Wheating scratched from the prelims, but Symmonds, wheating and Robinson were all in the field.
|The race opened with Karjuan Williams taking it out in 25 seconds for the first 200 meters followed closely by NCAA runner up Tevan Everett, while Symmonds was tucked in last place. Williams held the lead through 400 in 51.5 and through 600 in 1:19 while Symmonds moved up into second place. |
Around the final curve, Williams faded while Symmonds and Robinson moved into the lead. The kick to the tape by Symmonds and Robinson over the final 100 meters was not quite as exciting as last year's finish, but it was worth the cost of admission for fans in attendance. Symmonds barely edged out Robinson 1:45.86 to 1:45.97.
Ryan Brown took outkicked Christian Smith for third place 1:46.67 to 1:46.92.
June 29, 2009 - 3:00pm
Women's 100m Hurdle and Men's and Women's 200m Finals
Dawn Harper won the women's 100m hurdle finals in a blazing 12.36, with a wind of 2.2 meters per second, calm relative to the rest of the races this weekend. With that, she moved into the lead in the VISA Championship Series. Harper said the biggest difference this year was remaining healthy. She was not completely healthy for years and had knee surgery last year.
The only woman in Harper's way from winning the VISA Championship Series and a nice $25,000 bonus was training group teammate Allyson Felix in the 200. Felix could retake the lead with a time of under around 22.1 with legal wind. Felix won the race in 22.02 but with a wind of 3.2 meters per second, the VISA Championship Series was not scored in her favor and Harper walked away with the VISA Bonus.
It was by no means a loss for Richards. She was happy with the win and felt relaxed and accomplished what she set out to work on.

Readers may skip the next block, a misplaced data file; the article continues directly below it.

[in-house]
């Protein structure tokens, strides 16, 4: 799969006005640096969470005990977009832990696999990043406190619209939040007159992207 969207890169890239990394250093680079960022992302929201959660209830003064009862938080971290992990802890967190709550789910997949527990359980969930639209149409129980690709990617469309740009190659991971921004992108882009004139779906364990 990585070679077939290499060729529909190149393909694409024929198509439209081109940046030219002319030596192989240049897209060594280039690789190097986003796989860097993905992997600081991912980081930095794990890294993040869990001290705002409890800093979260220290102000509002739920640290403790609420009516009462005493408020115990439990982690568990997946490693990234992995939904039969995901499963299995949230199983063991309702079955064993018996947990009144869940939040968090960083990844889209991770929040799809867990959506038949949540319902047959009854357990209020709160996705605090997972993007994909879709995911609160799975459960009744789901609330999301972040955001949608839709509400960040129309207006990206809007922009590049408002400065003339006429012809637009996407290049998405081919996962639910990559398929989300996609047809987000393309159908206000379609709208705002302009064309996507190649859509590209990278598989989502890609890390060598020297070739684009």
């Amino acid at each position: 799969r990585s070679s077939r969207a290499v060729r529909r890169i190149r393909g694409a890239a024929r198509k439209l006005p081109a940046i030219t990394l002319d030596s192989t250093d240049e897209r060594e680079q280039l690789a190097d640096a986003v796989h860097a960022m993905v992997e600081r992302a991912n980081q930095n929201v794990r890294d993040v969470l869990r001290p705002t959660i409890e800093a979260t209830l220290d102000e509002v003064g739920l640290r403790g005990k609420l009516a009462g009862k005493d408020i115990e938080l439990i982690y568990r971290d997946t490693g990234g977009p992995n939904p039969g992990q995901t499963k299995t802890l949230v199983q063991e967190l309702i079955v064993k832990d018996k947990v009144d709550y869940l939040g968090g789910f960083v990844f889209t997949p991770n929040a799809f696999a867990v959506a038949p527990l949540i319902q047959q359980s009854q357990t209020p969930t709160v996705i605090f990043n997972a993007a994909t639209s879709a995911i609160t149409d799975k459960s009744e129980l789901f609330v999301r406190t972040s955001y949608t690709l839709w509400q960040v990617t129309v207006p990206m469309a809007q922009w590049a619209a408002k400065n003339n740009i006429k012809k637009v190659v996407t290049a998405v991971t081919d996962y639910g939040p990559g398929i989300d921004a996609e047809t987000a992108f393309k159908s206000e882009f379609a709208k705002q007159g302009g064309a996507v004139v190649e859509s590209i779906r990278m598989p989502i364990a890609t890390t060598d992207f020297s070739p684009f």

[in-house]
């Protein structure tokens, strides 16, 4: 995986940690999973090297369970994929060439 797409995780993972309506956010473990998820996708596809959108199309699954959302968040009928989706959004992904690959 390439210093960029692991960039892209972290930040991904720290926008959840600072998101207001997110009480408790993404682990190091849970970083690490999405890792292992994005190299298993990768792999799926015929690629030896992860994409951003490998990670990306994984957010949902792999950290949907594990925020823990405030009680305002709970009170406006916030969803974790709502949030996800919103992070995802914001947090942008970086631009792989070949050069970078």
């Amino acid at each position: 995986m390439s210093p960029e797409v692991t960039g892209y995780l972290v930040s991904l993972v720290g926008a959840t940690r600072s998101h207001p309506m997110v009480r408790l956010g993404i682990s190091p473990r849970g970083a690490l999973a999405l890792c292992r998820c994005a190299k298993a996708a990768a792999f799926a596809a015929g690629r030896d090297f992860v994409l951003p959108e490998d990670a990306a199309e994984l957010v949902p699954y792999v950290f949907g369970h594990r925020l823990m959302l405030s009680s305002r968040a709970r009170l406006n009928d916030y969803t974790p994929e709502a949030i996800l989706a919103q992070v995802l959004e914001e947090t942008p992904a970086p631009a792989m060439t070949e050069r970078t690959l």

Another member of Richards' and Harpers' training group was Shawn Crawford. Crawford, the 2004 olympic gold medalist, is now a veteran by track standards, but he sent a message to the world that he can still compete with the best in the world. He flew out of the blocks and won the 200-meter race in a wind-aided 19.73. It was faster than the time that broke the stadium record and won the US Olympic Trials last year, but was not legal due to the 3.3 meter per second wind.
June 29, 2009 - 3:00pm
Men's 1500m Finals
Leo Manzano and Lopez Lomong were the class of the 1500-meter field from start to finish, but that didn't prevent Stephen Pifer from making it interesting just as he had done in the preliminary rounds.
The race was taken out at a pedestrian 2:03 for the first 800 meters. The pace dragged for another 100 meters until Pifer made a move from nearly last to first place by the end of the curve. All hell broke loose.
Runners from the back started to move up, and runners from the front started to fade. It was an all out sprint with 500 meters to go - probably earlier than some wanted but it was exactly what Pifer wanted.
Manzano, Lomong and Will Leer followed Pifer. The third lap was much quicker in 58.
Lomong and Manzano regained the lead with 200 to go and pushed all out to the finish. Lomong would have the best kick and win in 3:41.68. Manzano was second in 3:41.82 and The Arkansas Razorback Dorian Ulrey moved into third place down the stretch for a finish time of 3:42.84.
Lomong described it all as "fantastic." It was the type of race he expected and he just went when everyone else went. He says he will be more prepared for world competition this year than he was last year.
I'll just wrap this up by saying congratulations to the two former Montgomery County athletes, Andrew Jesien and Morgane Gay. I started off this blog by saying I didn't travel all the way to Oregon just to see them run, but they sure helped make the trip special.
Morgane led the race early before Jordan Hasay took over the lead on the second lap. The two separated from the rest of the field by nine seconds, but Morgane just couldn't outkick Jordan in the end. Hasay won in 4:18.99 while Morgane was second in 4:20.81.
The two runners qualified to run at the Pan American Junior Athletics Championships which will take place on July 31 and August 1. Elite athletes under the age of 20 from the United States, Chile, Canada, Mexico, Argentina and Jamaica will compete.
Watch Race Video Watch Post-Race Interview
Watch Post Race Interview Watch Race Video
The men's 1500 championship run started out slowly and Andrew tucked himself in the back. When Stephen Pifer made his move at the 1k mark, Andrew also went with him, but not all the way to the front.
Andrew later said that Pifer stole his move and that he was about to go right when Pifer did.
The final 500 meters was a furious sprint and Andrew held his own. He finished seventh in the heat of eleven finishers in a time of 3:45.39.
He said it was a good experience and he will definitely be back at the US Championships next year.
Maybe I will be there next year, too. Just maybe.